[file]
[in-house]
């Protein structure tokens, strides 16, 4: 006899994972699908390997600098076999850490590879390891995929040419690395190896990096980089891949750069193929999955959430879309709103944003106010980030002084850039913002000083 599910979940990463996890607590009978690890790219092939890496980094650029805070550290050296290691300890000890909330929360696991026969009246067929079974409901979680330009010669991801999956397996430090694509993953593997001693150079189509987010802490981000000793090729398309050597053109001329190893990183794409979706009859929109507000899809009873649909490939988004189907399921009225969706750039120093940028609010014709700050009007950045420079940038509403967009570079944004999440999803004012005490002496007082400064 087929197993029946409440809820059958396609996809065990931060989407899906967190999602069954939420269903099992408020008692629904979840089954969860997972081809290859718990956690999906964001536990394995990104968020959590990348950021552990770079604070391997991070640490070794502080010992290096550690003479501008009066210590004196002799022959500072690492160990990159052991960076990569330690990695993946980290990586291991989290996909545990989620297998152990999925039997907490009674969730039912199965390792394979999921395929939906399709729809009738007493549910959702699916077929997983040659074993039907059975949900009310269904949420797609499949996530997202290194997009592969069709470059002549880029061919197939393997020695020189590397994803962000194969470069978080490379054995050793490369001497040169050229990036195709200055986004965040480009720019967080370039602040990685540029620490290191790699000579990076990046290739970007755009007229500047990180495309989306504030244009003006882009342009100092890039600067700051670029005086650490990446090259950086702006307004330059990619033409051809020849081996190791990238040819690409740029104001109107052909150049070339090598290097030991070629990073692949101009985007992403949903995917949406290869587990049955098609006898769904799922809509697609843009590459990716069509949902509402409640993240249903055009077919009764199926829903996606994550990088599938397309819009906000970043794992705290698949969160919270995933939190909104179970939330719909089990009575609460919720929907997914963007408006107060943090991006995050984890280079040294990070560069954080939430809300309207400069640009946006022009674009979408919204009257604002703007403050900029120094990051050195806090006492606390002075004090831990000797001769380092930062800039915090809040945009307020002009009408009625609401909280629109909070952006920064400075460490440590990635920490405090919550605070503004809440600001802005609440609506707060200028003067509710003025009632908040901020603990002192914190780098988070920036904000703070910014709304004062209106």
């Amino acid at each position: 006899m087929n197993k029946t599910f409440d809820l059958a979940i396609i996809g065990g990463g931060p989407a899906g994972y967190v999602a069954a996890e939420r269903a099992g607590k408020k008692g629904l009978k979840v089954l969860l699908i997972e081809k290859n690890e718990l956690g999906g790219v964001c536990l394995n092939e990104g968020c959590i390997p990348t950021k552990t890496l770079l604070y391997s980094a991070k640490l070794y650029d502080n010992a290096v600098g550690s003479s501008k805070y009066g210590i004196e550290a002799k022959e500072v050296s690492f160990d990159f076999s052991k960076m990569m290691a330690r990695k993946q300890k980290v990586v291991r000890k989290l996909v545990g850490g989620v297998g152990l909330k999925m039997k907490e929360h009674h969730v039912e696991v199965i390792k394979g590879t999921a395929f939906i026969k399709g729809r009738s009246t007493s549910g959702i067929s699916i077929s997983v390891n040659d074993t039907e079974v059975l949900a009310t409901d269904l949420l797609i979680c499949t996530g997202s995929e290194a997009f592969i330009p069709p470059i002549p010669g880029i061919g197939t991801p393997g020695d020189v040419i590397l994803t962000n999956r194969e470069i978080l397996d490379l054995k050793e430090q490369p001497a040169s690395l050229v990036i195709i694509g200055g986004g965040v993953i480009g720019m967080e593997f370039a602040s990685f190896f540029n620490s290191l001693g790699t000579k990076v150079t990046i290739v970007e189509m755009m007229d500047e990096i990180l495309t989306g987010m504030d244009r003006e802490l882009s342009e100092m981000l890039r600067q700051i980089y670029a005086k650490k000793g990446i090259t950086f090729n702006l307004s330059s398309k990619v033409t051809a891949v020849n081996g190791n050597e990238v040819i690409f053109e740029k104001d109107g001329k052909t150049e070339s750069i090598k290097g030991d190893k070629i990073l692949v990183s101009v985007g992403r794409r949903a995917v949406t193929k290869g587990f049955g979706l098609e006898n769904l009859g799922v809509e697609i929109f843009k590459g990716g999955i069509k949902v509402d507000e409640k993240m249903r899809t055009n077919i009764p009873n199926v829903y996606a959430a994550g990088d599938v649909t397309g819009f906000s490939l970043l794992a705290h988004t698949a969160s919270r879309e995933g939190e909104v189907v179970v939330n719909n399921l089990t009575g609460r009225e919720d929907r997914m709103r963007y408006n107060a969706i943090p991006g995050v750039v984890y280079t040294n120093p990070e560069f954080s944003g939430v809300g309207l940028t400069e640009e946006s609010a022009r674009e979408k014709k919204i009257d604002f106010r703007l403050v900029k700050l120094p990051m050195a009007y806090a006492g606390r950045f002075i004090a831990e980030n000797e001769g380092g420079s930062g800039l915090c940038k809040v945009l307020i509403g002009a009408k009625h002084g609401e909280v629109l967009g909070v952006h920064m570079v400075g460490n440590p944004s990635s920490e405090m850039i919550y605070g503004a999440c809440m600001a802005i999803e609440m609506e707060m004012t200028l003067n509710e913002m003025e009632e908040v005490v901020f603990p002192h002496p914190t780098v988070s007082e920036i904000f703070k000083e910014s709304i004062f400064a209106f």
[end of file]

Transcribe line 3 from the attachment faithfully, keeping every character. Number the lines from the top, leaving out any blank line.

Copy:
């Amino acid at each position: 006899m087929n197993k029946t599910f409440d809820l059958a979940i396609i996809g065990g990463g931060p989407a899906g994972y967190v999602a069954a996890e939420r269903a099992g607590k408020k008692g629904l009978k979840v089954l969860l699908i997972e081809k290859n690890e718990l956690g999906g790219v964001c536990l394995n092939e990104g968020c959590i390997p990348t950021k552990t890496l770079l604070y391997s980094a991070k640490l070794y650029d502080n010992a290096v600098g550690s003479s501008k805070y009066g210590i004196e550290a002799k022959e500072v050296s690492f160990d990159f076999s052991k960076m990569m290691a330690r990695k993946q300890k980290v990586v291991r000890k989290l996909v545990g850490g989620v297998g152990l909330k999925m039997k907490e929360h009674h969730v039912e696991v199965i390792k394979g590879t999921a395929f939906i026969k399709g729809r009738s009246t007493s549910g959702i067929s699916i077929s997983v390891n040659d074993t039907e079974v059975l949900a009310t409901d269904l949420l797609i979680c499949t996530g997202s995929e290194a997009f592969i330009p069709p470059i002549p010669g880029i061919g197939t991801p393997g020695d020189v040419i590397l994803t962000n999956r194969e470069i978080l397996d490379l054995k050793e430090q490369p001497a040169s690395l050229v990036i195709i694509g200055g986004g965040v993953i480009g720019m967080e593997f370039a602040s990685f190896f540029n620490s290191l001693g790699t000579k990076v150079t990046i290739v970007e189509m755009m007229d500047e990096i990180l495309t989306g987010m504030d244009r003006e802490l882009s342009e100092m981000l890039r600067q700051i980089y670029a005086k650490k000793g990446i090259t950086f090729n702006l307004s330059s398309k990619v033409t051809a891949v020849n081996g190791n050597e990238v040819i690409f053109e740029k104001d109107g001329k052909t150049e070339s750069i090598k290097g030991d190893k070629i990073l692949v990183s101009v985007g992403r794409r949903a995917v949406t193929k290869g587990f049955g979706l098609e006898n769904l009859g799922v809509e697609i929109f843009k590459g990716g999955i069509k949902v509402d507000e409640k993240m249903r899809t055009n077919i009764p009873n199926v829903y996606a959430a994550g990088d599938v649909t397309g819009f906000s490939l970043l794992a705290h988004t698949a969160s919270r879309e995933g939190e909104v189907v179970v939330n719909n399921l089990t009575g609460r009225e919720d929907r997914m709103r963007y408006n107060a969706i943090p991006g995050v750039v984890y280079t040294n120093p990070e560069f954080s944003g939430v809300g309207l940028t400069e640009e946006s609010a022009r674009e979408k014709k919204i009257d604002f106010r703007l403050v900029k700050l120094p990051m050195a009007y806090a006492g606390r950045f002075i004090a831990e980030n000797e001769g380092g420079s930062g800039l915090c940038k809040v945009l307020i509403g002009a009408k009625h002084g609401e909280v629109l967009g909070v952006h920064m570079v400075g460490n440590p944004s990635s920490e405090m850039i919550y605070g503004a999440c809440m600001a802005i999803e609440m609506e707060m004012t200028l003067n509710e913002m003025e009632e908040v005490v901020f603990p002192h002496p914190t780098v988070s007082e920036i904000f703070k000083e910014s709304i004062f400064a209106f």